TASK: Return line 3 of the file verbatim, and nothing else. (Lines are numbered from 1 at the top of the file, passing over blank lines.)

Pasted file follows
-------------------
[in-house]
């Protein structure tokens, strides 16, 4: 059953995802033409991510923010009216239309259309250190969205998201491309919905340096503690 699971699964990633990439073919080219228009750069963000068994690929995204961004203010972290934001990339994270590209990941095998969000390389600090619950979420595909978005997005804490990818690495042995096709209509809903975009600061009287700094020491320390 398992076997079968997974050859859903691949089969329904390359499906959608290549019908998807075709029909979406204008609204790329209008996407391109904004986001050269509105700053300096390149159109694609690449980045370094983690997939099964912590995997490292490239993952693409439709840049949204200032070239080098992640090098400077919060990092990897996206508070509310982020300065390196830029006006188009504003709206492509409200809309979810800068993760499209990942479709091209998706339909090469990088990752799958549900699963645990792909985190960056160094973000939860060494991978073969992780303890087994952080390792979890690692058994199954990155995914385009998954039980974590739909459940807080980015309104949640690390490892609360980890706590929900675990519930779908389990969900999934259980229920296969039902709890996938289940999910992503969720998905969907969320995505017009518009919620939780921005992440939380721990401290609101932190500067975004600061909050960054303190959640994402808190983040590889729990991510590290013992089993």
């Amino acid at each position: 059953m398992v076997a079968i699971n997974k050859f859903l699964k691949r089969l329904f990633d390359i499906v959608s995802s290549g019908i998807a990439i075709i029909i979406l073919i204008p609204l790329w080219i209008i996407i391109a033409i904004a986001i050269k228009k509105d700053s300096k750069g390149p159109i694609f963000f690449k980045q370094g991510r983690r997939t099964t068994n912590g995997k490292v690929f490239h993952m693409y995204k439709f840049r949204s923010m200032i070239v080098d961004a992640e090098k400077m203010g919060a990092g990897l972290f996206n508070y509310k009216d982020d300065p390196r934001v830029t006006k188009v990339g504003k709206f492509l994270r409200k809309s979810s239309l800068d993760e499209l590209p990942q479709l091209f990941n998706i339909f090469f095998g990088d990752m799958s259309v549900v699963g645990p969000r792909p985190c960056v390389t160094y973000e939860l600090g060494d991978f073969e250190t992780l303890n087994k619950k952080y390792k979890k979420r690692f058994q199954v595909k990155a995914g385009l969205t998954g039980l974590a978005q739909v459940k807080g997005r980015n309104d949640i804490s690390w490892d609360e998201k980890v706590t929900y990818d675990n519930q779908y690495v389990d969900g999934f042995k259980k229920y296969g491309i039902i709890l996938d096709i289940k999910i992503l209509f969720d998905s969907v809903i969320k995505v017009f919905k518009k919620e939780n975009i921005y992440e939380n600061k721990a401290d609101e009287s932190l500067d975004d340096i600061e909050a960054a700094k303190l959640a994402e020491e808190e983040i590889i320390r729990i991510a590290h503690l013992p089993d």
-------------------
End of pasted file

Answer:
């Amino acid at each position: 059953m398992v076997a079968i699971n997974k050859f859903l699964k691949r089969l329904f990633d390359i499906v959608s995802s290549g019908i998807a990439i075709i029909i979406l073919i204008p609204l790329w080219i209008i996407i391109a033409i904004a986001i050269k228009k509105d700053s300096k750069g390149p159109i694609f963000f690449k980045q370094g991510r983690r997939t099964t068994n912590g995997k490292v690929f490239h993952m693409y995204k439709f840049r949204s923010m200032i070239v080098d961004a992640e090098k400077m203010g919060a990092g990897l972290f996206n508070y509310k009216d982020d300065p390196r934001v830029t006006k188009v990339g504003k709206f492509l994270r409200k809309s979810s239309l800068d993760e499209l590209p990942q479709l091209f990941n998706i339909f090469f095998g990088d990752m799958s259309v549900v699963g645990p969000r792909p985190c960056v390389t160094y973000e939860l600090g060494d991978f073969e250190t992780l303890n087994k619950k952080y390792k979890k979420r690692f058994q199954v595909k990155a995914g385009l969205t998954g039980l974590a978005q739909v459940k807080g997005r980015n309104d949640i804490s690390w490892d609360e998201k980890v706590t929900y990818d675990n519930q779908y690495v389990d969900g999934f042995k259980k229920y296969g491309i039902i709890l996938d096709i289940k999910i992503l209509f969720d998905s969907v809903i969320k995505v017009f919905k518009k919620e939780n975009i921005y992440e939380n600061k721990a401290d609101e009287s932190l500067d975004d340096i600061e909050a960054a700094k303190l959640a994402e020491e808190e983040i590889i320390r729990i991510a590290h503690l013992p089993d």